Newlands opened in 1889, with Francis Marshall as House Master and seven boys on its roll. Although Boarding Houses at Harrow were traditionally named after their founding House Masters, Marshall more likely named Newlands after Newlands Valley in the Lake District, near to his family home and with a tranquility reminiscent of Harrow Park. Newlands was the first Boarding House to have electricity and this may be the reason for the House colour: a distinctive canary yellow. Although Newlands also had hot water, a tosh after eccer (i.e. a bath after games) was a privilege only for the House Fez (i.e. Captain).
Notable Old Boys include pioneer aviator Edward Teshmaker Busk; various de Rothschild sons; Danish politician Per Torben Feferspiel; Zambian politician Stewart Gore-Browne; Chief of the General Staff General Lord Guthrie of Craigiebank; author Raymond Sheffield Hamilton-Grace; anthropologist Thomas Harnett Harrisson; actors Julian Holloway, Guy Middleton, and Sir Nigel Ross Playfair; circus owners Cyril Bertram and Bernard Notley Mills; astronaut Dr Nicholas Patrick; economist Professor Arthur Cecil Pigou; physiologist and mountaineer Dr Lewis Griffith Cresswell Evan Pugh; and skier William James Riddell.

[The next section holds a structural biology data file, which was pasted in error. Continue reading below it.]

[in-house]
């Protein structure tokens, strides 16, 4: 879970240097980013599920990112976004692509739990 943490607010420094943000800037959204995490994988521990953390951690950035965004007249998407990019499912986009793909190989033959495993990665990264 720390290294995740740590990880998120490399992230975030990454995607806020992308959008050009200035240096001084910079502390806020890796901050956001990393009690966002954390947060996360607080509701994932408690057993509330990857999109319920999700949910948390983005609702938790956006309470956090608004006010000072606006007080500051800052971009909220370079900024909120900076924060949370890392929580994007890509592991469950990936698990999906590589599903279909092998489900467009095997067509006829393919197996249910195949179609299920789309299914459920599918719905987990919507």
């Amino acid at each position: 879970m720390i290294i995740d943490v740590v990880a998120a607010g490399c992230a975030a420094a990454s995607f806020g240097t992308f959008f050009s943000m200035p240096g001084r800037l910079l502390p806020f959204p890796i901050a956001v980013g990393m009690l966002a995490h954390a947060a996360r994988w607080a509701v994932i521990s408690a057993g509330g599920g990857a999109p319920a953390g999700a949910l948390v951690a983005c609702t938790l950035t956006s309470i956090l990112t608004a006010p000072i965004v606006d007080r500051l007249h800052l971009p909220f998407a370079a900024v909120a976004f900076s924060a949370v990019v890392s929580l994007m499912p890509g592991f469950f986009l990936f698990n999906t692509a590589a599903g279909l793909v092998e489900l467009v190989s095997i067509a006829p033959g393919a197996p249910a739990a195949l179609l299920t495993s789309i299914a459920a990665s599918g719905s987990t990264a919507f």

Eugene is Senior House Master at Harrow.
Eugene read Chemistry at the University of the Witwatersrand in South Africa. He came to Harrow in 2001 to teach Mathematics, spent five years as a Tutor in Druries and, in 2006, became the Resident House Tutor. He was appointed as House Master of Newlands in 2009. He has taken boys on numerous outward-bound expeditions, including two swimming tours to South Africa and a cross-Channel swim. He has coached teams in rugby, soccer, hockey and athletics, was Master in Charge of Swimming and Water Polo and a member of the English Schools Swimming Association for many years. Eugene is also Master-in-Charge of the exchange programme for foreign students.
The Park is one of Harrow’s older houses, founded in 1831 by the Revd William Phelps. The building, located to take advantage of the panoramic views of London across the parkland and lake designed by Lancelot 'Capability' Brown, dates back to the 18th century. Henry Holland and John Nash were involved with its building and decoration, and an interesting architectural feature is the Coade stone lion above the Reader (i.e. library) window, facing the High Street.